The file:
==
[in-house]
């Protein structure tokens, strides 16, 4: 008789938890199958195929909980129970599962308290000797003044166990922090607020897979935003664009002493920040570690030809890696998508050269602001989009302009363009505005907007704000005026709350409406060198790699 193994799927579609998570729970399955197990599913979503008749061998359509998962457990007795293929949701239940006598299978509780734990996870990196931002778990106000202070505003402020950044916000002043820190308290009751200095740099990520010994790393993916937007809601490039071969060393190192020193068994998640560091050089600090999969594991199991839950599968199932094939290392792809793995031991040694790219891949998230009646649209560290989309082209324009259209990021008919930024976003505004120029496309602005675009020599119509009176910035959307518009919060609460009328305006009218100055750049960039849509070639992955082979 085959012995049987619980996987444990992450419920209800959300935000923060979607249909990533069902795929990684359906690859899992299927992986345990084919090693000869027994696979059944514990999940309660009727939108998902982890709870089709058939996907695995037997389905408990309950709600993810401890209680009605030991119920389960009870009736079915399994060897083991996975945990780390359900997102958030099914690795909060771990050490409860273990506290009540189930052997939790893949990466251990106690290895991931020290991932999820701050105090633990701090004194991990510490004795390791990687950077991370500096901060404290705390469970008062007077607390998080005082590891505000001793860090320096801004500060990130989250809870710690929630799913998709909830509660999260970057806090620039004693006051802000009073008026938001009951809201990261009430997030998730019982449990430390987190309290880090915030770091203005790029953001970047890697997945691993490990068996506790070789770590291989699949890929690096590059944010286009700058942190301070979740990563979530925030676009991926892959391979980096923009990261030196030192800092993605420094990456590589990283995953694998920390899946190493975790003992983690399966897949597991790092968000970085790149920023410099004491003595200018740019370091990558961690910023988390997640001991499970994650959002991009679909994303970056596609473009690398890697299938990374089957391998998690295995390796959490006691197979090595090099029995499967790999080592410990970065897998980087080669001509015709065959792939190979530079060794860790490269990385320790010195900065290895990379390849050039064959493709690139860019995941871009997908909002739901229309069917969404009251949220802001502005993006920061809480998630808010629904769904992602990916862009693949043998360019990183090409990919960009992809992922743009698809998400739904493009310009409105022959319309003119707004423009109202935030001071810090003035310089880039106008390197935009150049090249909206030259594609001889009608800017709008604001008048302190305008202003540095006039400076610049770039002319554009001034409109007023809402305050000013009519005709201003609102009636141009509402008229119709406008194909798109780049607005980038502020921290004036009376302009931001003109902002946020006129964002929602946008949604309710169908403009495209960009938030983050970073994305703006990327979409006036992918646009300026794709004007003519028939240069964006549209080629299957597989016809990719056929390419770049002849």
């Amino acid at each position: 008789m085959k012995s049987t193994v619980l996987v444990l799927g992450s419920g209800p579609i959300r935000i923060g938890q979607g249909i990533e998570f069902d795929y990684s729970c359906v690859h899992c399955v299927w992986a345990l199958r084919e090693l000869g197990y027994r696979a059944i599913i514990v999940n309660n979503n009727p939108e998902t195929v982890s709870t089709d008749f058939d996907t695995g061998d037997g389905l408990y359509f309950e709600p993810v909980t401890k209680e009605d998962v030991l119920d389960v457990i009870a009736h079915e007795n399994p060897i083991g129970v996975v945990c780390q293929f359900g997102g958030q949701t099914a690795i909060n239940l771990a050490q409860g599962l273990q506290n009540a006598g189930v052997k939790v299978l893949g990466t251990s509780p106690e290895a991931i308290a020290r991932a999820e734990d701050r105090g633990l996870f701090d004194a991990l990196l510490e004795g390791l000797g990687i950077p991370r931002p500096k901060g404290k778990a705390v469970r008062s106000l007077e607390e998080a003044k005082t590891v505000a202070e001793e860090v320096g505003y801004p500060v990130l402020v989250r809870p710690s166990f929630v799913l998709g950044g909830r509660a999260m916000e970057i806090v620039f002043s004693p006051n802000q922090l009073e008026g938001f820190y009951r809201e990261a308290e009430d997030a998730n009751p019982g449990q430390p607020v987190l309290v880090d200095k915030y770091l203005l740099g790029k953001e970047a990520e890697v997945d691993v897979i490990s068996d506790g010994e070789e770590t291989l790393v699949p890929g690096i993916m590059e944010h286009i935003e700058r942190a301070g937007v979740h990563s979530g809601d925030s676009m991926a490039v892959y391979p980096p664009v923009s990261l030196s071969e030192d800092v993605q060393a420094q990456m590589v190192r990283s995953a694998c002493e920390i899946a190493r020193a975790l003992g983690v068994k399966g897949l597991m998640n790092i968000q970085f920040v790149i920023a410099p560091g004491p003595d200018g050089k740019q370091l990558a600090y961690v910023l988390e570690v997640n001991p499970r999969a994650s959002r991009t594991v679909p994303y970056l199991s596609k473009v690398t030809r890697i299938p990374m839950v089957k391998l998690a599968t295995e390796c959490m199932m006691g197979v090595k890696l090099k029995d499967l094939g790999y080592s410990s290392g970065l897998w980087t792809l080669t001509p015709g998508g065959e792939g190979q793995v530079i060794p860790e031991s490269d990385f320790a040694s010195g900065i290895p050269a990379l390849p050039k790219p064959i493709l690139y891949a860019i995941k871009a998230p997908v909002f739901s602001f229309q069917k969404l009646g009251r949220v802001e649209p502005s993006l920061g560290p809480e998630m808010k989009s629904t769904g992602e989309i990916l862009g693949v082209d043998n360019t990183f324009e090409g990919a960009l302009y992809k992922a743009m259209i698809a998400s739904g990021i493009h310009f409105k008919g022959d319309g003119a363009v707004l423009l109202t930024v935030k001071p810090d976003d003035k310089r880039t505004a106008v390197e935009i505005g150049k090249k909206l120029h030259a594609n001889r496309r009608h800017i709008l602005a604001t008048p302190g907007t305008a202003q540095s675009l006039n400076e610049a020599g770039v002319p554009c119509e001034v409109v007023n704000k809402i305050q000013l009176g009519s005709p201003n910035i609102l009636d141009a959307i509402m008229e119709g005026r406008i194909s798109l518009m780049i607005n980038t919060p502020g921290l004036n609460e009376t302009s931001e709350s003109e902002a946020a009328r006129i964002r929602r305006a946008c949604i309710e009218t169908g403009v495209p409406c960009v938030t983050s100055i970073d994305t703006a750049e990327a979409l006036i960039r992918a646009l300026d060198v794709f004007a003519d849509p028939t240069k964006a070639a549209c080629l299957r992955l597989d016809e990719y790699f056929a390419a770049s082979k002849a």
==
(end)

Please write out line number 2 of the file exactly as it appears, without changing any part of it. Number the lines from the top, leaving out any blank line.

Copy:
């Protein structure tokens, strides 16, 4: 008789938890199958195929909980129970599962308290000797003044166990922090607020897979935003664009002493920040570690030809890696998508050269602001989009302009363009505005907007704000005026709350409406060198790699 193994799927579609998570729970399955197990599913979503008749061998359509998962457990007795293929949701239940006598299978509780734990996870990196931002778990106000202070505003402020950044916000002043820190308290009751200095740099990520010994790393993916937007809601490039071969060393190192020193068994998640560091050089600090999969594991199991839950599968199932094939290392792809793995031991040694790219891949998230009646649209560290989309082209324009259209990021008919930024976003505004120029496309602005675009020599119509009176910035959307518009919060609460009328305006009218100055750049960039849509070639992955082979 085959012995049987619980996987444990992450419920209800959300935000923060979607249909990533069902795929990684359906690859899992299927992986345990084919090693000869027994696979059944514990999940309660009727939108998902982890709870089709058939996907695995037997389905408990309950709600993810401890209680009605030991119920389960009870009736079915399994060897083991996975945990780390359900997102958030099914690795909060771990050490409860273990506290009540189930052997939790893949990466251990106690290895991931020290991932999820701050105090633990701090004194991990510490004795390791990687950077991370500096901060404290705390469970008062007077607390998080005082590891505000001793860090320096801004500060990130989250809870710690929630799913998709909830509660999260970057806090620039004693006051802000009073008026938001009951809201990261009430997030998730019982449990430390987190309290880090915030770091203005790029953001970047890697997945691993490990068996506790070789770590291989699949890929690096590059944010286009700058942190301070979740990563979530925030676009991926892959391979980096923009990261030196030192800092993605420094990456590589990283995953694998920390899946190493975790003992983690399966897949597991790092968000970085790149920023410099004491003595200018740019370091990558961690910023988390997640001991499970994650959002991009679909994303970056596609473009690398890697299938990374089957391998998690295995390796959490006691197979090595090099029995499967790999080592410990970065897998980087080669001509015709065959792939190979530079060794860790490269990385320790010195900065290895990379390849050039064959493709690139860019995941871009997908909002739901229309069917969404009251949220802001502005993006920061809480998630808010629904769904992602990916862009693949043998360019990183090409990919960009992809992922743009698809998400739904493009310009409105022959319309003119707004423009109202935030001071810090003035310089880039106008390197935009150049090249909206030259594609001889009608800017709008604001008048302190305008202003540095006039400076610049770039002319554009001034409109007023809402305050000013009519005709201003609102009636141009509402008229119709406008194909798109780049607005980038502020921290004036009376302009931001003109902002946020006129964002929602946008949604309710169908403009495209960009938030983050970073994305703006990327979409006036992918646009300026794709004007003519028939240069964006549209080629299957597989016809990719056929390419770049002849």